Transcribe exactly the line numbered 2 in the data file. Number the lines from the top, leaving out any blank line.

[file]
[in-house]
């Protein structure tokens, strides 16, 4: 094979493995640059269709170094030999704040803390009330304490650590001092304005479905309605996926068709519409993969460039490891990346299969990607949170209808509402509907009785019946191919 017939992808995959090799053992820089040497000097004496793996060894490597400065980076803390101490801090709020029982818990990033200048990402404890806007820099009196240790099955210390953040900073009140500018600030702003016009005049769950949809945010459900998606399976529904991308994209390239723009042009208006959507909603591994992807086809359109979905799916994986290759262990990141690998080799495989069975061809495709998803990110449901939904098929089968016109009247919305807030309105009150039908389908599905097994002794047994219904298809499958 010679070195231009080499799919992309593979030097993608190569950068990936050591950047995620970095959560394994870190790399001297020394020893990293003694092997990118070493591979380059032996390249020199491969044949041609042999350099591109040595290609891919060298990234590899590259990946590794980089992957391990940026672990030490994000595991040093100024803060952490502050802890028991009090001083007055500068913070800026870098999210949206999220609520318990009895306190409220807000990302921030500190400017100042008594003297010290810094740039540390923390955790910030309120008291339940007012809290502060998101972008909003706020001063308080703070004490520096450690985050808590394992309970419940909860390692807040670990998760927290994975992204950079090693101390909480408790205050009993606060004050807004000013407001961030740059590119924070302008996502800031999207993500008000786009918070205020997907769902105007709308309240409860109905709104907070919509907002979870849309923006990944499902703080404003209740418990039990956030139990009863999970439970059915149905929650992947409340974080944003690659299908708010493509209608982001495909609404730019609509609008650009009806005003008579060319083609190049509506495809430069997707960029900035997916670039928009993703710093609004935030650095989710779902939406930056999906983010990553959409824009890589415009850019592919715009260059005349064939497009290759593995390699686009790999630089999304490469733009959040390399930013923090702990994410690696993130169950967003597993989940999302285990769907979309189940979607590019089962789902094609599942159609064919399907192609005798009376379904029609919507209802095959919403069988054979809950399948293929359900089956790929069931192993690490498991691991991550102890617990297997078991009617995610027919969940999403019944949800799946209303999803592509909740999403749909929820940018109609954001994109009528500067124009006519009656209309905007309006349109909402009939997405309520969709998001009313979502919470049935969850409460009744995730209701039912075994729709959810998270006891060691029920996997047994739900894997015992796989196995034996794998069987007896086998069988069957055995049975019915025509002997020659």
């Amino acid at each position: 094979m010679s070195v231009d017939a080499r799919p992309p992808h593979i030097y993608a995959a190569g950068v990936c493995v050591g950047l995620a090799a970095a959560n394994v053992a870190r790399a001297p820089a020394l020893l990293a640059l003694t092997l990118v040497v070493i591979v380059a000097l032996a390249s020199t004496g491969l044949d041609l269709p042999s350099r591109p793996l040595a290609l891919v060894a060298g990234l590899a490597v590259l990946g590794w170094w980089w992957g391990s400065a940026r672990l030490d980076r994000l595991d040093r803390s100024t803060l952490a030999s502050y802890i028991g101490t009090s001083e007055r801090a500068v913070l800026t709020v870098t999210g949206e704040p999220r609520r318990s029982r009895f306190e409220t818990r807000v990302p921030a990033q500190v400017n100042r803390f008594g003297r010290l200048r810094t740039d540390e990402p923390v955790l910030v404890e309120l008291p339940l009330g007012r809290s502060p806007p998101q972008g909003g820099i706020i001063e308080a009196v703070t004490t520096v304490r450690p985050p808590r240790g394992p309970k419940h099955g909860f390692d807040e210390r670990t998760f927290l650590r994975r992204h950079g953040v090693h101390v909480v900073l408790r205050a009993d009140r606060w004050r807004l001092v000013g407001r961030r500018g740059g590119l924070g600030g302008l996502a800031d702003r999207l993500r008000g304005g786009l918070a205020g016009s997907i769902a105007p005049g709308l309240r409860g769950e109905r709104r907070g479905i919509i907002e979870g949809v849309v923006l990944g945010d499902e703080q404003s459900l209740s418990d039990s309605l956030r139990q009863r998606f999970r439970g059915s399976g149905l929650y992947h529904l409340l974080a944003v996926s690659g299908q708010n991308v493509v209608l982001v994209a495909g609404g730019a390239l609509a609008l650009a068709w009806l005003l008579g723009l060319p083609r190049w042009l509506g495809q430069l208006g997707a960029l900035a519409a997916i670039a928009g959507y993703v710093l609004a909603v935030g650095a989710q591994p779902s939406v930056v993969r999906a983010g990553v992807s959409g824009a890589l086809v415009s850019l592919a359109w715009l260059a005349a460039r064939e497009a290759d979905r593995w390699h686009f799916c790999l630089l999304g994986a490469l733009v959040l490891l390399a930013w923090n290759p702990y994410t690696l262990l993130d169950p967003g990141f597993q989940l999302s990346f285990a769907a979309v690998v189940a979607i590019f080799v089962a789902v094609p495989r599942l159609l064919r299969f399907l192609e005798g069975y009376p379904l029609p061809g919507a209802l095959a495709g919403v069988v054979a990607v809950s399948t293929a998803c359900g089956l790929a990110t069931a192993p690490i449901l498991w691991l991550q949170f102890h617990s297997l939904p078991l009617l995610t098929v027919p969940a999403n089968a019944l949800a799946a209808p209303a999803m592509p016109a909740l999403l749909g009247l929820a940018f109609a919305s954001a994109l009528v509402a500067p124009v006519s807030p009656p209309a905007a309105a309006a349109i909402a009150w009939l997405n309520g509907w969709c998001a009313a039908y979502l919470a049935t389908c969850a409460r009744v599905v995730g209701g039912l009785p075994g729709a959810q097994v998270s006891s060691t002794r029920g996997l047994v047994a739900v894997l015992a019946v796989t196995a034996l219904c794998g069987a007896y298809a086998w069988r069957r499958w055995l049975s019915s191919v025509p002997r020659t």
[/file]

């Protein structure tokens, strides 16, 4: 094979493995640059269709170094030999704040803390009330304490650590001092304005479905309605996926068709519409993969460039490891990346299969990607949170209808509402509907009785019946191919 017939992808995959090799053992820089040497000097004496793996060894490597400065980076803390101490801090709020029982818990990033200048990402404890806007820099009196240790099955210390953040900073009140500018600030702003016009005049769950949809945010459900998606399976529904991308994209390239723009042009208006959507909603591994992807086809359109979905799916994986290759262990990141690998080799495989069975061809495709998803990110449901939904098929089968016109009247919305807030309105009150039908389908599905097994002794047994219904298809499958 010679070195231009080499799919992309593979030097993608190569950068990936050591950047995620970095959560394994870190790399001297020394020893990293003694092997990118070493591979380059032996390249020199491969044949041609042999350099591109040595290609891919060298990234590899590259990946590794980089992957391990940026672990030490994000595991040093100024803060952490502050802890028991009090001083007055500068913070800026870098999210949206999220609520318990009895306190409220807000990302921030500190400017100042008594003297010290810094740039540390923390955790910030309120008291339940007012809290502060998101972008909003706020001063308080703070004490520096450690985050808590394992309970419940909860390692807040670990998760927290994975992204950079090693101390909480408790205050009993606060004050807004000013407001961030740059590119924070302008996502800031999207993500008000786009918070205020997907769902105007709308309240409860109905709104907070919509907002979870849309923006990944499902703080404003209740418990039990956030139990009863999970439970059915149905929650992947409340974080944003690659299908708010493509209608982001495909609404730019609509609008650009009806005003008579060319083609190049509506495809430069997707960029900035997916670039928009993703710093609004935030650095989710779902939406930056999906983010990553959409824009890589415009850019592919715009260059005349064939497009290759593995390699686009790999630089999304490469733009959040390399930013923090702990994410690696993130169950967003597993989940999302285990769907979309189940979607590019089962789902094609599942159609064919399907192609005798009376379904029609919507209802095959919403069988054979809950399948293929359900089956790929069931192993690490498991691991991550102890617990297997078991009617995610027919969940999403019944949800799946209303999803592509909740999403749909929820940018109609954001994109009528500067124009006519009656209309905007309006349109909402009939997405309520969709998001009313979502919470049935969850409460009744995730209701039912075994729709959810998270006891060691029920996997047994739900894997015992796989196995034996794998069987007896086998069988069957055995049975019915025509002997020659």